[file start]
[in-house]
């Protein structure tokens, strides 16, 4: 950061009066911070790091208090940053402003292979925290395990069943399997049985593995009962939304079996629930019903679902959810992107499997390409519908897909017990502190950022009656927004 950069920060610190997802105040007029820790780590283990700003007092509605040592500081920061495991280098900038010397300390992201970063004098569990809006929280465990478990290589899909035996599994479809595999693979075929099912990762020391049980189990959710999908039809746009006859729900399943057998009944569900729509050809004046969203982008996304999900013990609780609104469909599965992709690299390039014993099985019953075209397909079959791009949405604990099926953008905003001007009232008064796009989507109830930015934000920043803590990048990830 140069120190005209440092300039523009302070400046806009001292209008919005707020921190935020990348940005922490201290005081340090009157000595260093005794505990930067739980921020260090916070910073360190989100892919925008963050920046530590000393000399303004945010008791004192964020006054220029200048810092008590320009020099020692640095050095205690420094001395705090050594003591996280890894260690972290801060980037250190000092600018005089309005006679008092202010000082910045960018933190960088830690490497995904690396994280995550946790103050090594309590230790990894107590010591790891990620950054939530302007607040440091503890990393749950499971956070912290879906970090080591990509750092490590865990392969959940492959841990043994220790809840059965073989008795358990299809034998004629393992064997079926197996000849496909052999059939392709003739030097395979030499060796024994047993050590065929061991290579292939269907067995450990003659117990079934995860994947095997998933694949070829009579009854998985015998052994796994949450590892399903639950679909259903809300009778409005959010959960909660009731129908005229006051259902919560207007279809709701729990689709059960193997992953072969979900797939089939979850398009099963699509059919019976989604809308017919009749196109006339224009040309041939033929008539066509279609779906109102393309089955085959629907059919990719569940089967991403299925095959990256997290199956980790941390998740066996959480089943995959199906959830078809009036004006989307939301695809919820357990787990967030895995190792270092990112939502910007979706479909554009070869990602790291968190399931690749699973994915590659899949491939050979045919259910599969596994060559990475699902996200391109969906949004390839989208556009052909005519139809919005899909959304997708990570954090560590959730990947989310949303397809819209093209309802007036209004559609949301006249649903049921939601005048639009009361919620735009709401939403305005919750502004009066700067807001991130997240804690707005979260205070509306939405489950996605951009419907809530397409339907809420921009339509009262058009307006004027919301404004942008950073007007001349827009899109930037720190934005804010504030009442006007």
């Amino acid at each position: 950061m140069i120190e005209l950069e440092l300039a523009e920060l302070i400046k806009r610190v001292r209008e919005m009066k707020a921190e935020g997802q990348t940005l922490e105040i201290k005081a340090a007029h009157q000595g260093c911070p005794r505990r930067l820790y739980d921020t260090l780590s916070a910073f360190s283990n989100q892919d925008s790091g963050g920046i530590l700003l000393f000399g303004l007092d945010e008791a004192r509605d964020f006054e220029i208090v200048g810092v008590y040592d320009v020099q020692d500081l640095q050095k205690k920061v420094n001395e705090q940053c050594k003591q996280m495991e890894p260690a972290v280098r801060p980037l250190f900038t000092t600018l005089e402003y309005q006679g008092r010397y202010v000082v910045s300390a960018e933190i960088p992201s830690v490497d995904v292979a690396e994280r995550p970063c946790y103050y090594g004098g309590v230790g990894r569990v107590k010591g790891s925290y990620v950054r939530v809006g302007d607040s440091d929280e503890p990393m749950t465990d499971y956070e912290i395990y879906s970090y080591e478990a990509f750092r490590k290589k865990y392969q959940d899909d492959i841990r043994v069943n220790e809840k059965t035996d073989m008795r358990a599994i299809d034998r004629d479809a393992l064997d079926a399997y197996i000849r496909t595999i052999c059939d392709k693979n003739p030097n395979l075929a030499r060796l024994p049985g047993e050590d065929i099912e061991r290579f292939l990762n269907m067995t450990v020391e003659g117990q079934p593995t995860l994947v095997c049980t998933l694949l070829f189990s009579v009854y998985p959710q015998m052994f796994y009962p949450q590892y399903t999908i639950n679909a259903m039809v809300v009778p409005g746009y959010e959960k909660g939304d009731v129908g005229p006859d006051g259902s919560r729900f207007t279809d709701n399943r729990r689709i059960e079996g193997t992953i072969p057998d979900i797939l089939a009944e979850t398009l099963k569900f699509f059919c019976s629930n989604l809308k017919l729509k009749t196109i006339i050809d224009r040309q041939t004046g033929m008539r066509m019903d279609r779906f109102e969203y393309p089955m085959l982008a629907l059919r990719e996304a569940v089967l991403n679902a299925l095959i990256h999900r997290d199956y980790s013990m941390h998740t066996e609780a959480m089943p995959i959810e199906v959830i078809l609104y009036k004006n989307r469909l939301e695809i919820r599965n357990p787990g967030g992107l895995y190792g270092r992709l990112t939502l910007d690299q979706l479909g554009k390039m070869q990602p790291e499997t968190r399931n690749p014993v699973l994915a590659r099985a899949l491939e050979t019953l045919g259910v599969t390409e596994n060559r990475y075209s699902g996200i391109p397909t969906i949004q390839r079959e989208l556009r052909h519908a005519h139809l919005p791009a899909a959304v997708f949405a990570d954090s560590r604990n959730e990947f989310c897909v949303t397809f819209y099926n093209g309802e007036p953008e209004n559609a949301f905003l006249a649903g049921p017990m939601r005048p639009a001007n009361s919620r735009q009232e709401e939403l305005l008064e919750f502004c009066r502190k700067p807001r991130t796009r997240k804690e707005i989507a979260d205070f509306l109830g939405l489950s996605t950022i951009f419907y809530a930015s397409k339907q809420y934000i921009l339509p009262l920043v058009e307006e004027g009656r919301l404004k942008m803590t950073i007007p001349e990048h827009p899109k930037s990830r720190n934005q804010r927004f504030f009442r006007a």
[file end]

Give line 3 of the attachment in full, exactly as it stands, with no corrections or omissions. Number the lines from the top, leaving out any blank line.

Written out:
């Amino acid at each position: 950061m140069i120190e005209l950069e440092l300039a523009e920060l302070i400046k806009r610190v001292r209008e919005m009066k707020a921190e935020g997802q990348t940005l922490e105040i201290k005081a340090a007029h009157q000595g260093c911070p005794r505990r930067l820790y739980d921020t260090l780590s916070a910073f360190s283990n989100q892919d925008s790091g963050g920046i530590l700003l000393f000399g303004l007092d945010e008791a004192r509605d964020f006054e220029i208090v200048g810092v008590y040592d320009v020099q020692d500081l640095q050095k205690k920061v420094n001395e705090q940053c050594k003591q996280m495991e890894p260690a972290v280098r801060p980037l250190f900038t000092t600018l005089e402003y309005q006679g008092r010397y202010v000082v910045s300390a960018e933190i960088p992201s830690v490497d995904v292979a690396e994280r995550p970063c946790y103050y090594g004098g309590v230790g990894r569990v107590k010591g790891s925290y990620v950054r939530v809006g302007d607040s440091d929280e503890p990393m749950t465990d499971y956070e912290i395990y879906s970090y080591e478990a990509f750092r490590k290589k865990y392969q959940d899909d492959i841990r043994v069943n220790e809840k059965t035996d073989m008795r358990a599994i299809d034998r004629d479809a393992l064997d079926a399997y197996i000849r496909t595999i052999c059939d392709k693979n003739p030097n395979l075929a030499r060796l024994p049985g047993e050590d065929i099912e061991r290579f292939l990762n269907m067995t450990v020391e003659g117990q079934p593995t995860l994947v095997c049980t998933l694949l070829f189990s009579v009854y998985p959710q015998m052994f796994y009962p949450q590892y399903t999908i639950n679909a259903m039809v809300v009778p409005g746009y959010e959960k909660g939304d009731v129908g005229p006859d006051g259902s919560r729900f207007t279809d709701n399943r729990r689709i059960e079996g193997t992953i072969p057998d979900i797939l089939a009944e979850t398009l099963k569900f699509f059919c019976s629930n989604l809308k017919l729509k009749t196109i006339i050809d224009r040309q041939t004046g033929m008539r066509m019903d279609r779906f109102e969203y393309p089955m085959l982008a629907l059919r990719e996304a569940v089967l991403n679902a299925l095959i990256h999900r997290d199956y980790s013990m941390h998740t066996e609780a959480m089943p995959i959810e199906v959830i078809l609104y009036k004006n989307r469909l939301e695809i919820r599965n357990p787990g967030g992107l895995y190792g270092r992709l990112t939502l910007d690299q979706l479909g554009k390039m070869q990602p790291e499997t968190r399931n690749p014993v699973l994915a590659r099985a899949l491939e050979t019953l045919g259910v599969t390409e596994n060559r990475y075209s699902g996200i391109p397909t969906i949004q390839r079959e989208l556009r052909h519908a005519h139809l919005p791009a899909a959304v997708f949405a990570d954090s560590r604990n959730e990947f989310c897909v949303t397809f819209y099926n093209g309802e007036p953008e209004n559609a949301f905003l006249a649903g049921p017990m939601r005048p639009a001007n009361s919620r735009q009232e709401e939403l305005l008064e919750f502004c009066r502190k700067p807001r991130t796009r997240k804690e707005i989507a979260d205070f509306l109830g939405l489950s996605t950022i951009f419907y809530a930015s397409k339907q809420y934000i921009l339509p009262l920043v058009e307006e004027g009656r919301l404004k942008m803590t950073i007007p001349e990048h827009p899109k930037s990830r720190n934005q804010r927004f504030f009442r006007a």